It's been a while since the last time I talked about myself in this column. I think that a blog must contain personal information to be interesting - otherwise why sticking around, when there's tons of good (yes, also bad) information in the web ? But here you can get some particle physics information mixed in with things that, although you need not know or care about, it's fun to share and comment on. Or at least I hope it's so, for the few of you who read this.
Long-time readers of this blog know that one of the recurrent topics has always been the precision measurement of the top quark mass. The reason for this is at least three-fold.
One, I started my career in experimental HEP with searches and measurements of the top quark properties, and the mass was one of the parameters I spent quite some time working on.
Technically it also creates a diboson final state - two photons - but no, here I am not going to talk about the tentative new particle of which ATLAS and CMS continue to see hints in their data, at a mass of 750 GeV and with characteristics that increasingly resemble those of a heavy higgs boson. Oh, see - I am doing precisely that. It is admittedly hard not to speak of that thing nowadays, but I will insist, as I think it is too good to be true, and so it must be false.
UPDATE: Tiziano tells me that he has been misquoted by the Guardian - he was quoting himself a colleague when he mentioned the 20:1 bet. Sorry to say this bet is not on, at least until the person who offered the bet in the first place will manifest him- or herself....
I bet most of you, who are interested in Physics, know what I mean when I talk about "the 750 GeV particle". Last December, the ATLAS and CMS experiments released information about a tantalizing hint of a new particle with a mass in the 750 GeV ballpark. The resonance was seen in the decay to pairs of energetic photons. Since both experiments see more or less the same thing, this may be a fluctuation, but if it is, it is a really rare one.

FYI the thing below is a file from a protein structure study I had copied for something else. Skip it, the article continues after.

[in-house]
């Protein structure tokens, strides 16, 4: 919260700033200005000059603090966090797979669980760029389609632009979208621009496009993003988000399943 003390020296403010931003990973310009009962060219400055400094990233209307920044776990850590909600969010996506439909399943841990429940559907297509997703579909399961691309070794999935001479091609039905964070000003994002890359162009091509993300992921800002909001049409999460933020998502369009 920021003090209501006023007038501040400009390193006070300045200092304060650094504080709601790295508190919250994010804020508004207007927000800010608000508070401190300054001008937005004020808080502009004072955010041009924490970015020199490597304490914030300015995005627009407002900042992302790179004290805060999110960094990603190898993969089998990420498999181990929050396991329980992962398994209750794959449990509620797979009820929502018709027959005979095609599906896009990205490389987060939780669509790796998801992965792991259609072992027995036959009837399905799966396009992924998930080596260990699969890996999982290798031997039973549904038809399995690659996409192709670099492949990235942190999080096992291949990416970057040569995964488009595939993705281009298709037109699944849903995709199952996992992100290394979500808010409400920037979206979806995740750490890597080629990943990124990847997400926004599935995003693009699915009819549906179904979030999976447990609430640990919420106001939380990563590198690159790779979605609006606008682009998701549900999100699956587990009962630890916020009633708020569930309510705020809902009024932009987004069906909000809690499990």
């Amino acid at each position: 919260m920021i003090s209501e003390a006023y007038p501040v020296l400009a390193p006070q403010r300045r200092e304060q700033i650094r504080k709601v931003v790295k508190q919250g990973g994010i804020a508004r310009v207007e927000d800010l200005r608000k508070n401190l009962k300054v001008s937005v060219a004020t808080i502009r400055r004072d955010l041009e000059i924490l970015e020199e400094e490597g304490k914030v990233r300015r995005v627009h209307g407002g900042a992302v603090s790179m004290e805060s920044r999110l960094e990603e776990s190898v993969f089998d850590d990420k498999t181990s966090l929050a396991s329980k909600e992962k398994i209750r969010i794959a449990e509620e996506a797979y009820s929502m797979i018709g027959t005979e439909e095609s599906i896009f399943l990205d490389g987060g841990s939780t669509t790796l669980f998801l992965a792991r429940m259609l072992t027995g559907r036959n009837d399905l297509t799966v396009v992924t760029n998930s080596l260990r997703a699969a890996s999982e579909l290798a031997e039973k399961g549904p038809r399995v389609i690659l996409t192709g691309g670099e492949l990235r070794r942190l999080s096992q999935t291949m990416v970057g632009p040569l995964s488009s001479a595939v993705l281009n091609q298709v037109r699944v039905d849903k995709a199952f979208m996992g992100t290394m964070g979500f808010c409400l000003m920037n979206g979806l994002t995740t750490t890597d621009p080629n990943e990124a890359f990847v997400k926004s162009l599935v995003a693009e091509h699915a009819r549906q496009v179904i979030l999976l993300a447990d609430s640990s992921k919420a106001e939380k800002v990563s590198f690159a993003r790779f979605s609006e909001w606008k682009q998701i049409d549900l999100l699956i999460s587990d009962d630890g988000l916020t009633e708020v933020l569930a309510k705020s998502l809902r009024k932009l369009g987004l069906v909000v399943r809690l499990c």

I am very happy to report that Professor Giorgio Parisi won another prize. Parisi is an Italian theoretical physicist who is very well known for his decisive contribution to QCD, with the DGLAP equations (the P stands for his last name) that govern the dynamics of gluons. However his work did not stop there - after that result Parisi continued excellent research and it is not by chance that he collected prizes and acknowledgements along the way for the more recent contributions he has given to theoretical physics.
The 2016 prize called after Lars Onsager
is given to Giorgio by the APS
I think it is due time that I point out a few interesting articles that have appeared in the past couple of months in the blog of the AMVA4NewPhysics network
, a consortium of 16 among universities, research institutes, and industries that has the goal of studying Higgs physics and new Physics with the LHC, using advanced statistical learning methods.